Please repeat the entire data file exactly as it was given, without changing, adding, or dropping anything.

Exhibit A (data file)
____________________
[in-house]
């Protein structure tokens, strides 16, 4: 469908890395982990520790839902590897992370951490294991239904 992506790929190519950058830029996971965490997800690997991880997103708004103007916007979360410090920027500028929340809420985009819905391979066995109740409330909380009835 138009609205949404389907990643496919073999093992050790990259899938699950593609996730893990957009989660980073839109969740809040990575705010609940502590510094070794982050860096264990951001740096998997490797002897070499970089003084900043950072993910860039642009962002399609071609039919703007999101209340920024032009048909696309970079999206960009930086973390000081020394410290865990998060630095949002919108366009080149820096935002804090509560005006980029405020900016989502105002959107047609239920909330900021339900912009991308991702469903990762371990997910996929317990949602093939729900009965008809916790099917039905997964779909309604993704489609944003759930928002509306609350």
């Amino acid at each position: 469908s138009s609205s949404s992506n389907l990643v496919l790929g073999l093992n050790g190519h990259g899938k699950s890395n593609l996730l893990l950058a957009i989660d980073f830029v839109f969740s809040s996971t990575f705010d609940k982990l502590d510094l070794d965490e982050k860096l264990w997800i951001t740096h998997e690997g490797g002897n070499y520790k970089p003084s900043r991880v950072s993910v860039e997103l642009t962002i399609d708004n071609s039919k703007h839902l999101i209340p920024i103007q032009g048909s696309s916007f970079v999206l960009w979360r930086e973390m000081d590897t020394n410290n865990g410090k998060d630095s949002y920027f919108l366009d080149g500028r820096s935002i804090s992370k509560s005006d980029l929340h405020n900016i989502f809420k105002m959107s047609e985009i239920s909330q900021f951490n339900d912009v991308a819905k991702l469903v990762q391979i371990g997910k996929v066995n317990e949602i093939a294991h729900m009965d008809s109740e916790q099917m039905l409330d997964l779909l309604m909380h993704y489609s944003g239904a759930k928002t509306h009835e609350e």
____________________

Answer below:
[in-house]
């Protein structure tokens, strides 16, 4: 469908890395982990520790839902590897992370951490294991239904 992506790929190519950058830029996971965490997800690997991880997103708004103007916007979360410090920027500028929340809420985009819905391979066995109740409330909380009835 138009609205949404389907990643496919073999093992050790990259899938699950593609996730893990957009989660980073839109969740809040990575705010609940502590510094070794982050860096264990951001740096998997490797002897070499970089003084900043950072993910860039642009962002399609071609039919703007999101209340920024032009048909696309970079999206960009930086973390000081020394410290865990998060630095949002919108366009080149820096935002804090509560005006980029405020900016989502105002959107047609239920909330900021339900912009991308991702469903990762371990997910996929317990949602093939729900009965008809916790099917039905997964779909309604993704489609944003759930928002509306609350």
């Amino acid at each position: 469908s138009s609205s949404s992506n389907l990643v496919l790929g073999l093992n050790g190519h990259g899938k699950s890395n593609l996730l893990l950058a957009i989660d980073f830029v839109f969740s809040s996971t990575f705010d609940k982990l502590d510094l070794d965490e982050k860096l264990w997800i951001t740096h998997e690997g490797g002897n070499y520790k970089p003084s900043r991880v950072s993910v860039e997103l642009t962002i399609d708004n071609s039919k703007h839902l999101i209340p920024i103007q032009g048909s696309s916007f970079v999206l960009w979360r930086e973390m000081d590897t020394n410290n865990g410090k998060d630095s949002y920027f919108l366009d080149g500028r820096s935002i804090s992370k509560s005006d980029l929340h405020n900016i989502f809420k105002m959107s047609e985009i239920s909330q900021f951490n339900d912009v991308a819905k991702l469903v990762q391979i371990g997910k996929v066995n317990e949602i093939a294991h729900m009965d008809s109740e916790q099917m039905l409330d997964l779909l309604m909380h993704y489609s944003g239904a759930k928002t509306h009835e609350e």